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Class 6 Science - Plants

Plants - Pollination, fertilization and germination

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Plants - Pollination, fertilization and germination

Parts of a Flower

The flower is the reproductive part of a flowering plant.
Some flowering plants include beans, peas, and maize, among others
The following is an illustration showing parts of a flower.

Parts of a Flower

Functions of Parts of a Flower

  1. Petals - they attract insects to facilitate pollination
  2. Sepals - they protect flowers during the budding stage
  3. Stalk - they offer support to the flower
  4. Anthers - they produce pollen grains
  5. Filament - they hold the anthers
  6. Stigma - they receive pollen grains during pollination
  7. Syle - holding the stigma and connecting it to the ovary
  8. Ovary - this contains the ovules
  9. Ovules - they are the female cells that develop into seeds
NOTES
- The male part of a flower is called the stamen/. It consists of anthers and the filament.
- The female part of a flower is called the pistil or carpel. It consists of the stigma, style, ovary and ovules.
- Petals are also called corolla while sepals are also called calyx.

Pollination

This is the transfer of pollen grains from anthers to stigma
Pollination happens through wind or insects,w hich are the agents of pollination.
There are two types of pollination (cross pollination, self pollination). Cross polination occurs when pollen grains move from one plant to another.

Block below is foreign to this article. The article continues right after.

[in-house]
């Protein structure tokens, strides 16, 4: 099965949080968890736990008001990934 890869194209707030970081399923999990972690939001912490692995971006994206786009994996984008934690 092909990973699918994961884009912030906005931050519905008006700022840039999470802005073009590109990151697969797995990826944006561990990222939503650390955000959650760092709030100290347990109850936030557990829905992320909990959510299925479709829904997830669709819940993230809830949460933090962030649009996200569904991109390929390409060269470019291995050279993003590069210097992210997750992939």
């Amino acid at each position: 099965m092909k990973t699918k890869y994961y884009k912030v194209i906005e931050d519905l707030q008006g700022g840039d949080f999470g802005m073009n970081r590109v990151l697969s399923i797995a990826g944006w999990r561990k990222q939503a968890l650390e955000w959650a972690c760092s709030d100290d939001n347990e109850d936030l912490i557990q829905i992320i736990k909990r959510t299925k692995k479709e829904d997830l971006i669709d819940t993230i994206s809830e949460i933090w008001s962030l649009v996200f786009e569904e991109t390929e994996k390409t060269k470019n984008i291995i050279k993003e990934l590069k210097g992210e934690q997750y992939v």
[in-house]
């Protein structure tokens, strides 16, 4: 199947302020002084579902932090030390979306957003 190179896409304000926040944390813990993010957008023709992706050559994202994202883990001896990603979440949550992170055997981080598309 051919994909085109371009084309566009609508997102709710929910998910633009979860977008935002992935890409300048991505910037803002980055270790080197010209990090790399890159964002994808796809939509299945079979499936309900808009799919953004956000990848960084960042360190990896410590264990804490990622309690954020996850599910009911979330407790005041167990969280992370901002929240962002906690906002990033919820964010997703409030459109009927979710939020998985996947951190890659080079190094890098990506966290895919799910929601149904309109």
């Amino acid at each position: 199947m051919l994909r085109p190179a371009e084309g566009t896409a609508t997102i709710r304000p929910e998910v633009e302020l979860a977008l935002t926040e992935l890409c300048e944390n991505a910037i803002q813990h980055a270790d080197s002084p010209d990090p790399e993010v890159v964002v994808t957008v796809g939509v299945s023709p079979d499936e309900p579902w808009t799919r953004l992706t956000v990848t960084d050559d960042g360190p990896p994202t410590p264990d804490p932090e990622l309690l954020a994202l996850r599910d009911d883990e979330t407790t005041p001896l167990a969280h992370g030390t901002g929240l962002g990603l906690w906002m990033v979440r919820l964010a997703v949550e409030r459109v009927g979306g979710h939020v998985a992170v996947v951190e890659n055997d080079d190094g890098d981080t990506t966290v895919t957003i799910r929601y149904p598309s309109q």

Cross Pollination

On the other hand, self pollination occurs when pollen grains move from the anthers to the stigma of one flower or another flower on the same plant.

Self Pollinaion


The following table shows the charcateristics of wind and insect pollinated flowers

Self Pollinaion

Fertilization

Fertilization occurs when pollen grains unite with ovules, which is the union of a male sex cell and a female sex cell.
This fertilization occurs in the ovary.
After fertilization has taken place, the ovary grow into a fruit while ovules develop into seeds.

Parts of a Seed

Parts of a Seed

- The testa/seed coat protects the inner parts of a seed.
- Micropyle allows water and air to enter the seed during germination.
- Hilum is a scar formed when a seed is removed from the fruit.
- Cotyledon stores food ina bean seed.
- Endosperm stores food in a maize grain.
- Plumule develops into shoot after germination.
- Radicle develops into a root after germination.

Conditions Necessary for Germination

Germination occurs when a seed starts developing into a plant.
In order for a seed to germinate, it needs water, oxygen and warmth.
Water dissolves the food in the cotyledon or endosperm.
Oxygen is needed for respiration, which provides the energy needed for the seed to grow.
Warmth makes the developing cells active.

Water in Germination
To show that water is needed for germination, one can use the following experiment.

Water in Germination

There was germination in B and not in A because A doies not have water and B has water.

Oxygen in Germination
To show that oxygen is needed for germination, one can use the following experiment.

Oxygen in Germination

There was germination in B and not in A, because B does no have oxygen.
When water has been boiled, oxygen is removed and oil prevents any oxygen from from dissolving into the water.
Warmth in Germination
To show that warmth is needed for germination, one can use the following experiment.
Seed are put in two glasses with wet cotton wool
One of the glasses is then dipped in a bigger container filled with ice.
Germination occurs in the beaker that has NOT been dipped in ice, and not in the other one in ice.
This is because the ice crystals lower temperature and remove warmth, making it hard for seeds to germinate.

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